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Silicon Knights Founder Denis Dyack Envisions A More "Narrative-Focused" Future For Gaming

JGaskill
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Posted July 17, 2009 - By Jake Gaskill



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Silicon Knights Founder Denis Dyack Envisions Ah, the old “videogames as art” debate. An oldie, but a goodie. However today, we have a slightly different take on the topic, compliments of Silicon Knights founder Denis Dyack and Gamasutra.

During an interview at this year’s Develop Conference, Dyack clearly stated, “Gameplay is not everything. If you look at the most popular games today, they are far more narrative-focused.” Dyack didn't mention any specific games (other than his own Too Human), but he did say that he expects this trend to continue growing, with game narratives becoming “more and more dominant, possibly superseding gameplay.” However, Dyack was quick to clarify that “narrative is not the be all and end all.”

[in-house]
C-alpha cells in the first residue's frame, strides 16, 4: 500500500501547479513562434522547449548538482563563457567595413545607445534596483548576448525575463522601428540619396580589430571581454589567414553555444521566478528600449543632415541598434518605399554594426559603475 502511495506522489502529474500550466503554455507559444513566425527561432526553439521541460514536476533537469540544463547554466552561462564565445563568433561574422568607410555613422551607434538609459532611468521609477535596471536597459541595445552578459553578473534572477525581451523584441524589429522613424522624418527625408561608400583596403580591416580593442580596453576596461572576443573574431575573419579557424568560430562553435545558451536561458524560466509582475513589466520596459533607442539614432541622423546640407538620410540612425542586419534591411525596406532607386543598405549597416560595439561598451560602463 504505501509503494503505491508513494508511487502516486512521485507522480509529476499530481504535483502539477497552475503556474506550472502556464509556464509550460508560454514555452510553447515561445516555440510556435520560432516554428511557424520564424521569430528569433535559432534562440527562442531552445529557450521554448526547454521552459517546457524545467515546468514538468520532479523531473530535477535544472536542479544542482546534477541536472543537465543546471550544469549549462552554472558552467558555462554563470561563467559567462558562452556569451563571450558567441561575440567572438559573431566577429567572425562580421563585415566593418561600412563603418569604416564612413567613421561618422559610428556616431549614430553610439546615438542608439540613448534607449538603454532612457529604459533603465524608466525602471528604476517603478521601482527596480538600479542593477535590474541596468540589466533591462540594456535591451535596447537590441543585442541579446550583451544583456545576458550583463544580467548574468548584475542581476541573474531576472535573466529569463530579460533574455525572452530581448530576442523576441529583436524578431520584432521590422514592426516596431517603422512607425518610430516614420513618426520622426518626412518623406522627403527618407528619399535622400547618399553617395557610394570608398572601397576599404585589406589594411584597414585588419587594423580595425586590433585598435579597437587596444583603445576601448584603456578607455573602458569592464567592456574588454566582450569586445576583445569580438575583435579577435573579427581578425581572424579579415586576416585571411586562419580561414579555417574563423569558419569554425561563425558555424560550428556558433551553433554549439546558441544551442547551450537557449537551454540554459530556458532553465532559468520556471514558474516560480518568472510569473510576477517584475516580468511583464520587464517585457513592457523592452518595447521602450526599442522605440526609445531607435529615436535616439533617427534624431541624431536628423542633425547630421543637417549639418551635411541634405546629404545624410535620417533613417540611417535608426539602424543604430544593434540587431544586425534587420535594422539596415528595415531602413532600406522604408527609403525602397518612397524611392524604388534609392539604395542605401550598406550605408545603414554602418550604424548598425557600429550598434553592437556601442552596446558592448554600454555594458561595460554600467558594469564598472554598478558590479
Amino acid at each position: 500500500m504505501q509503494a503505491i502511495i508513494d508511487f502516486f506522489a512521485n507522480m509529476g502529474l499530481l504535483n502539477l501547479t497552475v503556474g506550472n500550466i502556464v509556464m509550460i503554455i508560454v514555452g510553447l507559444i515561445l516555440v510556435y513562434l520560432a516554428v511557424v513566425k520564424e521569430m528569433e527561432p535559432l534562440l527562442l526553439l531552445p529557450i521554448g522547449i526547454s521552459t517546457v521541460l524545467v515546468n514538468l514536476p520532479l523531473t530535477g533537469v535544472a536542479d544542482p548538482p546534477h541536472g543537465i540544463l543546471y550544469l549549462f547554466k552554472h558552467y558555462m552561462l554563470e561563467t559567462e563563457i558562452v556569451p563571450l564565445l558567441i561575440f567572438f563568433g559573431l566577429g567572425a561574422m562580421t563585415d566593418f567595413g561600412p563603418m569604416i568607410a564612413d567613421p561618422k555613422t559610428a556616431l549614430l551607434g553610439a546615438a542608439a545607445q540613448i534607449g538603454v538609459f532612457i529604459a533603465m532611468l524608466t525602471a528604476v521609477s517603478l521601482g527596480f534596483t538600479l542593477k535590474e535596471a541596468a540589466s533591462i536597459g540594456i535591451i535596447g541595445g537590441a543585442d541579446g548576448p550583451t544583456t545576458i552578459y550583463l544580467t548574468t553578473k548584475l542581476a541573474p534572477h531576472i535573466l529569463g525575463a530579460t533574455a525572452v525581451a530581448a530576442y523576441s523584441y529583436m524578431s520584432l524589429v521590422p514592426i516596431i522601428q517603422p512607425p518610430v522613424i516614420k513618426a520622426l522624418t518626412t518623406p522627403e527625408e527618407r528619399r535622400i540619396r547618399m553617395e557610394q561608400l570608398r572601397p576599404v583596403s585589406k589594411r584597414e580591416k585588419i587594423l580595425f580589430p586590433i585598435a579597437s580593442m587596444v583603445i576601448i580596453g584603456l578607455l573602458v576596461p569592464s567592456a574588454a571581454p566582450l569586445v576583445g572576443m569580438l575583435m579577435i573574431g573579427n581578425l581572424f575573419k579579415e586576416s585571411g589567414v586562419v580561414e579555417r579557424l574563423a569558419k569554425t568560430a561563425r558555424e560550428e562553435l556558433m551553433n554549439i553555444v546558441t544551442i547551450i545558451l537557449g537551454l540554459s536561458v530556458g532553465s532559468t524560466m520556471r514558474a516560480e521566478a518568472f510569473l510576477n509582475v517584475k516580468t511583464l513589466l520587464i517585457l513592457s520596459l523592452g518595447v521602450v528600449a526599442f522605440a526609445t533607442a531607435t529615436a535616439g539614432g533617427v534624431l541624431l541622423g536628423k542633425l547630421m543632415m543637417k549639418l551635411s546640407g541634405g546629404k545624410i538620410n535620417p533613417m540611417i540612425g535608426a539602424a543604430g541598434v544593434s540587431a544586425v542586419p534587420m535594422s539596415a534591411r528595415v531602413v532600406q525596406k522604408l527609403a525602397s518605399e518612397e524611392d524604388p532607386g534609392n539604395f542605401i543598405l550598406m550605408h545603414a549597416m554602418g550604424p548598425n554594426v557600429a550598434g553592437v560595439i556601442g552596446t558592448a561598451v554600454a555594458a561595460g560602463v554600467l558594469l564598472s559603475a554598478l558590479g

It’s all part of Dyack’s belief that gaming is the “Eight Art,” falling just behind film. And it’s that relationship between film and videogames that Dyack hopes will intensify in the coming years. "I would encourage us to apply filmic technique to our creations. If you can replicate these techniques extraordinarily well, then your game will resonate with people on a deep level."

This is obviously a very common and well-worn debate, but it seems particularly timely this week, because the first thing that came to mind as I read Dyack’s statements was LucasArts’ recently released The Secret of Monkey Island: Special Edition. Here’s a game that certainly doesn’t offer a “cinematic” game experience, nor does it feature earth-shattering gameplay, but because it’s driven by an engaging, entertaining and brilliantly written narrative, it’s able to deliver a satisfying game experience, despite its outdated point-and-click style gameplay design. (Quantic Dream’s Heavy Rain will obvious be the poster child for this whole discussion when it’s released next year.)

This is clearly a massive topic, and one that I could spend hours discussing, but I’ll cut myself off here and open the floor to you fine folks. How important is a game’s narrative to your overall experience? Should all games strive to have strong narratives? Isn’t there room in the medium for story-rich and story-poor games?

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Silicon Knights Founder Denis Dyack Envisions A More "Narrative-Focused" Future For Gaming
http://www.g4tv.com/thefeed/blog/post/697483/silicon-knights-founder-denis-dyack-envisions-a-more-narrative-focused-future-for-gaming/
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